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Let $L/K$ be a finite Galois extension, $\phi$ a valuation on $K$ and $\psi$ a valuation on $L$ extending $\phi$. I'm trying to parse a very short proof of the theorem that all extensions of $\phi$ to $L$ are conjugate under the Galois group of $L/K$. The proof starts as follows:

Let $\psi_1$ and $\psi_2$ be extensions of $\phi$ lying in different orbits of $G=\textrm{Gal}(L/K)$. Then the $G\psi_i$ are disjoint and by the approximation theorem there exists an $x\in L$ s.t. $\psi(x)<1$ for all $\psi\in G\psi_1$ and $\psi(x)>1$ for all $\psi\in G\psi_2$.

I can't see why the approximation theorem would imply this, because in this case both orbits can have more than one element. The way I've been taught the approximation theorem is that we can pick one valuation $\psi$ for which $\psi(x)<1$ and for all the others the inequality would go the other way.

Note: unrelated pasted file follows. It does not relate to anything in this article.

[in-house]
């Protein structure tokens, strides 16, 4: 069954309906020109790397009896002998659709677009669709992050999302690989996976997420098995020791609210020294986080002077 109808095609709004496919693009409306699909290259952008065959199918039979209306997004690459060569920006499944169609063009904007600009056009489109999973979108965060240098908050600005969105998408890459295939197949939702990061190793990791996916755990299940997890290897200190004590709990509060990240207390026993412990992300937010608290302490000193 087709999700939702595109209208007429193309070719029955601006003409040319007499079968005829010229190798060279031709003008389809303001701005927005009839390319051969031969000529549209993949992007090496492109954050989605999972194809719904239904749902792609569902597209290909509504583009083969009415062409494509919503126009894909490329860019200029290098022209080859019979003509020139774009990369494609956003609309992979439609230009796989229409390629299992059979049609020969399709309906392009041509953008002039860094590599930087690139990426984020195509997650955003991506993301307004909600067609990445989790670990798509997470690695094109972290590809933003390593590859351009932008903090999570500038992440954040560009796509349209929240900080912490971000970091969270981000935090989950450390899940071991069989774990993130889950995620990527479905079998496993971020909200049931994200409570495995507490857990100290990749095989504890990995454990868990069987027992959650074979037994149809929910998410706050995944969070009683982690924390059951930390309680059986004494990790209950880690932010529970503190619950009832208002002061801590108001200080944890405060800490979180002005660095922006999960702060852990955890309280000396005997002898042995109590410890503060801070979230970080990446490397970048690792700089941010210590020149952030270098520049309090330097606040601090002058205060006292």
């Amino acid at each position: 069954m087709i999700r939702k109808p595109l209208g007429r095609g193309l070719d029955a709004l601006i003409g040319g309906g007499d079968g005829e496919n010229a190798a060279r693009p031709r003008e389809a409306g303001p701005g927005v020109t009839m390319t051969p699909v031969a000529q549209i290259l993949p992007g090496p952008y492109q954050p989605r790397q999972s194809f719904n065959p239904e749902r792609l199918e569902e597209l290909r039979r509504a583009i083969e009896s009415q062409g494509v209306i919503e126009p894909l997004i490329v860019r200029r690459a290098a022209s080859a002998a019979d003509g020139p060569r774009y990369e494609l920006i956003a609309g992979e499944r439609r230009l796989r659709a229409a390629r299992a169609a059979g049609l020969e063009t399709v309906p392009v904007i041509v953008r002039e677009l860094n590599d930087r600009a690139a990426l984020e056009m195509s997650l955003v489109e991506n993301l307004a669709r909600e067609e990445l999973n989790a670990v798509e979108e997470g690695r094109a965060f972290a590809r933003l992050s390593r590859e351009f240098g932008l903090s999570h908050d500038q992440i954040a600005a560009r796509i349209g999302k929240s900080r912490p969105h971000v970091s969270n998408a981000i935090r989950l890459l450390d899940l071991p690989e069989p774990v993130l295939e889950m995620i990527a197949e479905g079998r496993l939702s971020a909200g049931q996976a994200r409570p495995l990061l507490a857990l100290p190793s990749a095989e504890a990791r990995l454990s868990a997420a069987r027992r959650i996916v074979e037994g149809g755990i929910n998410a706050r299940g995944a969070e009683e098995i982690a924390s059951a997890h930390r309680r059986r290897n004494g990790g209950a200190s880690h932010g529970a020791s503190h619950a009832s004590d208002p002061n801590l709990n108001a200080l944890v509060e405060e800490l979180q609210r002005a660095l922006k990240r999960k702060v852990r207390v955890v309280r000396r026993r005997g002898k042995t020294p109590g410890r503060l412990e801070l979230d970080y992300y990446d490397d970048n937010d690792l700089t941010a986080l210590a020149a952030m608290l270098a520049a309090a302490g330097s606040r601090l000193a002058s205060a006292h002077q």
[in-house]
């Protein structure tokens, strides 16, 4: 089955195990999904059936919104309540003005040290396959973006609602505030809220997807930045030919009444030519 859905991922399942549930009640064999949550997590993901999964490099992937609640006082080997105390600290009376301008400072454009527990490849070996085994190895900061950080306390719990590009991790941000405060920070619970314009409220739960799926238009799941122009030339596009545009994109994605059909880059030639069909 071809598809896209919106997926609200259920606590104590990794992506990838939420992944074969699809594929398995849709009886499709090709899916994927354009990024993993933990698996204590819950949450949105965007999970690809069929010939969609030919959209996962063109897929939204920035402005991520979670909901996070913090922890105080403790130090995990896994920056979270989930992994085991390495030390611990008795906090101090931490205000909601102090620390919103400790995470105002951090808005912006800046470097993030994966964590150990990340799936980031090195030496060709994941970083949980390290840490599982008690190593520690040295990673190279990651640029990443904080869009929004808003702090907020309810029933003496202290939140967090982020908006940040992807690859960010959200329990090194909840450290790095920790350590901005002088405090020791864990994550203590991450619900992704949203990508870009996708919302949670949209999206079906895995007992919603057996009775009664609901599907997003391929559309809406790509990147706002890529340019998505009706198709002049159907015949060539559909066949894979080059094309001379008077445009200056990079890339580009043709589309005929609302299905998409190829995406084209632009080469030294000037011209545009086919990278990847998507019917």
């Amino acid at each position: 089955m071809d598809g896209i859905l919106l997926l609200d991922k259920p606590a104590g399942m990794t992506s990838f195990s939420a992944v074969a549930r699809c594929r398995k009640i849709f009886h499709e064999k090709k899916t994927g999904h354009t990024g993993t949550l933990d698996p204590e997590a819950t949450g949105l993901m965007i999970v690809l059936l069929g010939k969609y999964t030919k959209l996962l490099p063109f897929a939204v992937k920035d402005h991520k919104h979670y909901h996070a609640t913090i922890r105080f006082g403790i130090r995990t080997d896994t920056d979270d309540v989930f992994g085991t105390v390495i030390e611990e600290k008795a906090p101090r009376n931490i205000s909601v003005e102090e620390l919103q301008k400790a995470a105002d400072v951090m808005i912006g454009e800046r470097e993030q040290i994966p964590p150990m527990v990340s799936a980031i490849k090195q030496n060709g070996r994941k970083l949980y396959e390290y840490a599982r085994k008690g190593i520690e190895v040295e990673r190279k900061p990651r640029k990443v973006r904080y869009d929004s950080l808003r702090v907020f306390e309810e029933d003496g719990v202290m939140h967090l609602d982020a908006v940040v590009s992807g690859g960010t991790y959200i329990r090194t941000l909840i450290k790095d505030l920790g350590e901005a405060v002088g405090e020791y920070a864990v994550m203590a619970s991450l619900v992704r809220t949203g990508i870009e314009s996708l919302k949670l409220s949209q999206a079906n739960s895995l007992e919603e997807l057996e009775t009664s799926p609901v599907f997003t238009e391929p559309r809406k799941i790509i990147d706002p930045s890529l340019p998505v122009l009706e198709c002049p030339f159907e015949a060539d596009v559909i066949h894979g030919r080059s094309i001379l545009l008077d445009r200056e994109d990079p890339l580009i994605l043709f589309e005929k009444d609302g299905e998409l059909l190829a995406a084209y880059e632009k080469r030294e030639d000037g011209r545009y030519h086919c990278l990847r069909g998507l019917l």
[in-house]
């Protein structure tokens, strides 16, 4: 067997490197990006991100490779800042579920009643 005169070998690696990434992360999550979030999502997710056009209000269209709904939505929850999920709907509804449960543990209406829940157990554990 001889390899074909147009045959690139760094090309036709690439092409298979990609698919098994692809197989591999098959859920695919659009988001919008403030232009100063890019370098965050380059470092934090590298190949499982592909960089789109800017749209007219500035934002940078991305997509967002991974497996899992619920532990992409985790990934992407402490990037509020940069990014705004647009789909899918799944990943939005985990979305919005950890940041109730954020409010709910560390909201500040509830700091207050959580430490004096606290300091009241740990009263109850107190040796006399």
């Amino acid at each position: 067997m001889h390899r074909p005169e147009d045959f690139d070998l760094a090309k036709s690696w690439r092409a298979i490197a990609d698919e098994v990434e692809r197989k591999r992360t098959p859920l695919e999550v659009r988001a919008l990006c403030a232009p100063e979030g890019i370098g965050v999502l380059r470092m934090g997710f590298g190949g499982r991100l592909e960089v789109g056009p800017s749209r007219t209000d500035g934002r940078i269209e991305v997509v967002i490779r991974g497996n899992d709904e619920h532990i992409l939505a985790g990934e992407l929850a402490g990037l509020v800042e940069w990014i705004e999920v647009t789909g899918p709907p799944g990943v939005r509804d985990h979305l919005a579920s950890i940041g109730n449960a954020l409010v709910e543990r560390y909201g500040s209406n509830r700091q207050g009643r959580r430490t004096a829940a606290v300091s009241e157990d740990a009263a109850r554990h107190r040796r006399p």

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Weak approximation is a bit stronger than that, no? – Dylan Moreland Aug 12 '11 at 16:19
Yes, that's enough. This version of weak approximation is stronger than the one I've seen which is just a lemma in that proof. Thanks. – dstt Aug 12 '11 at 16:30
up vote 2 down vote accepted

The approximation theorem states that for any finite set of valuations $S$ on a global field $L$ and any sequence $(a_v)_{\mathbb{v\in S}} \in \prod_{v\in S} L_v,$ there exists for any $\epsilon > 0$ an element $x\in L$ such that $|x - a_v|_v \leq \epsilon$ for all $v\in S.$ Equivalently, it states that the diagonal embedding of $L$ in $\prod_{v\in S} L_v$ is dense. The fact that there is an $x \in L$ s.t. $\psi(x)<1$ for all $\psi \in G\psi_1$ and $\psi(x)>1$ for all $\psi \in G\psi_2$ therefore follows immediately. To see this, apply the approximation theorem to the set of valuations $S = G\{\psi_1,\psi_2\},$ and any element $(a_\psi)_{\mathbb{\psi\in S}} \in \prod_{\psi\in S} L_\psi$ such that $\psi(a_\psi)<1$ for all $\psi \in G\psi_1$ and $\psi(a_\psi)>1$ for all $\psi \in G\psi_2.$

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